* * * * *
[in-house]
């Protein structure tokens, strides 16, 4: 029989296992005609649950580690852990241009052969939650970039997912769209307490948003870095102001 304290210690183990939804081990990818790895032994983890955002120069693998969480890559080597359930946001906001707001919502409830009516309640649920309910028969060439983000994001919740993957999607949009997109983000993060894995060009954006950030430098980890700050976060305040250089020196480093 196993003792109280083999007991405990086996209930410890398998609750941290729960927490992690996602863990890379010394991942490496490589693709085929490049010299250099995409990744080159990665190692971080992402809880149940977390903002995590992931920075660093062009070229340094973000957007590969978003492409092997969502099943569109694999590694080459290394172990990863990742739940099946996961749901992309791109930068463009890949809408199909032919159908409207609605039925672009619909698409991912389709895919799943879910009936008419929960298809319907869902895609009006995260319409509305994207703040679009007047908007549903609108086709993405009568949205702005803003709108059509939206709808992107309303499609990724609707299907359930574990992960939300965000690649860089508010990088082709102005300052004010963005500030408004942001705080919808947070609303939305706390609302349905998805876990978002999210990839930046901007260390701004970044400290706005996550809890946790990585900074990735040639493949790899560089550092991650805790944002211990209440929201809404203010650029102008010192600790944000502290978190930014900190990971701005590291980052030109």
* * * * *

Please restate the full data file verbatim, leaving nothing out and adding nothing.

[in-house]
């Protein structure tokens, strides 16, 4: 029989296992005609649950580690852990241009052969939650970039997912769209307490948003870095102001 304290210690183990939804081990990818790895032994983890955002120069693998969480890559080597359930946001906001707001919502409830009516309640649920309910028969060439983000994001919740993957999607949009997109983000993060894995060009954006950030430098980890700050976060305040250089020196480093 196993003792109280083999007991405990086996209930410890398998609750941290729960927490992690996602863990890379010394991942490496490589693709085929490049010299250099995409990744080159990665190692971080992402809880149940977390903002995590992931920075660093062009070229340094973000957007590969978003492409092997969502099943569109694999590694080459290394172990990863990742739940099946996961749901992309791109930068463009890949809408199909032919159908409207609605039925672009619909698409991912389709895919799943879910009936008419929960298809319907869902895609009006995260319409509305994207703040679009007047908007549903609108086709993405009568949205702005803003709108059509939206709808992107309303499609990724609707299907359930574990992960939300965000690649860089508010990088082709102005300052004010963005500030408004942001705080919808947070609303939305706390609302349905998805876990978002999210990839930046901007260390701004970044400290706005996550809890946790990585900074990735040639493949790899560089550092991650805790944002211990209440929201809404203010650029102008010192600790944000502290978190930014900190990971701005590291980052030109």